Tunisian president publishes new electoral law reducing party influence

Tunisia’s president on Thursday released an electoral law reducing, but not ending, the role of political parties in a reformed parliament that will have fewer powers under a constitution adopted in July.

Under the new law, voters will choose candidates in December. 17 elections individually rather than selecting a single party list – a change that will weaken party influence.

The unilateral changes are the latest President Kais Saied has made to Tunisia’s political system since he seized most power last summer in a move his enemies have called an anti-democratic coup. to establish the power of one man.

“We are going through a new stage in the history of Tunisia towards the sovereignty of the people after the previous fictitious elections,” Saied said during a cabinet meeting.

He said political parties were not excluded and the accusations were “lies and fabrications”.

Major parties across Tunisia’s political spectrum have already rejected the law, saying they would boycott any election under Saied’s new constitution, which dramatically expanded his powers and removed most checks on his actions.

The constitution was passed overwhelmingly in a referendum in which official figures showed just 30% of voters turned out – although opposition parties accused authorities of inflating even that low turnout .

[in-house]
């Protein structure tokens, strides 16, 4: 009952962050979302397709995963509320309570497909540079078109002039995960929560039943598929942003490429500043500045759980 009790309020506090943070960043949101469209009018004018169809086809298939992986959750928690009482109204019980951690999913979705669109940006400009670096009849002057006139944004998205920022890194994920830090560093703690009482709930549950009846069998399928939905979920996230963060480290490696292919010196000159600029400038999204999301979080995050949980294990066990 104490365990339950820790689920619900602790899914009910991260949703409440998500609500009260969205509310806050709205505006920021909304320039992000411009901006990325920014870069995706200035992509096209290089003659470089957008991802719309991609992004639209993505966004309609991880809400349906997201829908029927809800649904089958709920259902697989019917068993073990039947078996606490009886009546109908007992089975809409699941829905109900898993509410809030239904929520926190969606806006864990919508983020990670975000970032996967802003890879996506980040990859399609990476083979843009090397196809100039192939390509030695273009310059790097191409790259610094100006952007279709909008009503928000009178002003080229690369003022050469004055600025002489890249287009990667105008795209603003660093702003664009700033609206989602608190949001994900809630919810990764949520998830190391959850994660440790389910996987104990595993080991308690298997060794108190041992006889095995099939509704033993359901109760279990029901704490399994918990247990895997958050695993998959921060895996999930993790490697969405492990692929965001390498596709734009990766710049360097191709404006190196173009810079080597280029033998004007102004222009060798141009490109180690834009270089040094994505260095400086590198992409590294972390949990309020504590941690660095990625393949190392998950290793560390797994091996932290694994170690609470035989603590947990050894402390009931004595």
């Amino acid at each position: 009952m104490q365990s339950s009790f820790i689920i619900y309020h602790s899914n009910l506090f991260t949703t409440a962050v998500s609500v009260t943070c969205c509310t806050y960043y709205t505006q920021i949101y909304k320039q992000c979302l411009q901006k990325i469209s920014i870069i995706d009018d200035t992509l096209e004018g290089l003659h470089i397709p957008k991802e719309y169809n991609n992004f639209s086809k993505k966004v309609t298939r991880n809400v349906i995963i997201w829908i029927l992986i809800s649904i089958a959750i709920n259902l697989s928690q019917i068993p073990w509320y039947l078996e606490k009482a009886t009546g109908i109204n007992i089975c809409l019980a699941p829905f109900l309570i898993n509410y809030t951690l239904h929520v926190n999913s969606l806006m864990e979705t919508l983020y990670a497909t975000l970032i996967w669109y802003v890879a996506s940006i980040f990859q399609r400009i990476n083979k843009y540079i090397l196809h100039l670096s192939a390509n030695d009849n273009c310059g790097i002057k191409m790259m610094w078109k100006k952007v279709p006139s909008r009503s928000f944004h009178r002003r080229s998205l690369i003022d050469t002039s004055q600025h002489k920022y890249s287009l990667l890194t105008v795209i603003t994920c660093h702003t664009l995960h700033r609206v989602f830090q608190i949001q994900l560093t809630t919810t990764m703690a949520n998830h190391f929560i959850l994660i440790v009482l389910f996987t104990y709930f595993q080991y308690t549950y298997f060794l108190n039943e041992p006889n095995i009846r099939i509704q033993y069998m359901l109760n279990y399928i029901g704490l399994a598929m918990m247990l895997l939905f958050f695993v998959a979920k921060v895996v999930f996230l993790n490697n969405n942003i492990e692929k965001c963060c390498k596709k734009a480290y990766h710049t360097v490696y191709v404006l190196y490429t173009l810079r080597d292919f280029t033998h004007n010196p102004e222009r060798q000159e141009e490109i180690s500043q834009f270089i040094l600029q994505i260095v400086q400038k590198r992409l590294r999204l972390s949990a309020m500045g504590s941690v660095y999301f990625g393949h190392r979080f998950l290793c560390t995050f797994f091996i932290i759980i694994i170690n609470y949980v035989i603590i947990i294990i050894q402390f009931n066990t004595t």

The previous democratic constitution of 2014 enshrined a major role in parliament, giving it primary responsibility for forming governments, while the president had less direct power.

Saied’s new constitution instead brought the government directly under the president, while reducing the influence of a new two-chamber parliament.

The new lower house will only have 161 members, compared to 217 previously. Details of the second chamber, including how its members will be elected, have yet to be released.

The United States has repeatedly expressed concern over what it sees as democratic backsliding under Saied, a political independent who worked as a constitutional law professor before running for president in 2019.

He dismissed the criticism, calling it unacceptable interference in Tunisia’s internal affairs, and denied that his actions constituted a coup or that he would become a dictator.

(Reuters)

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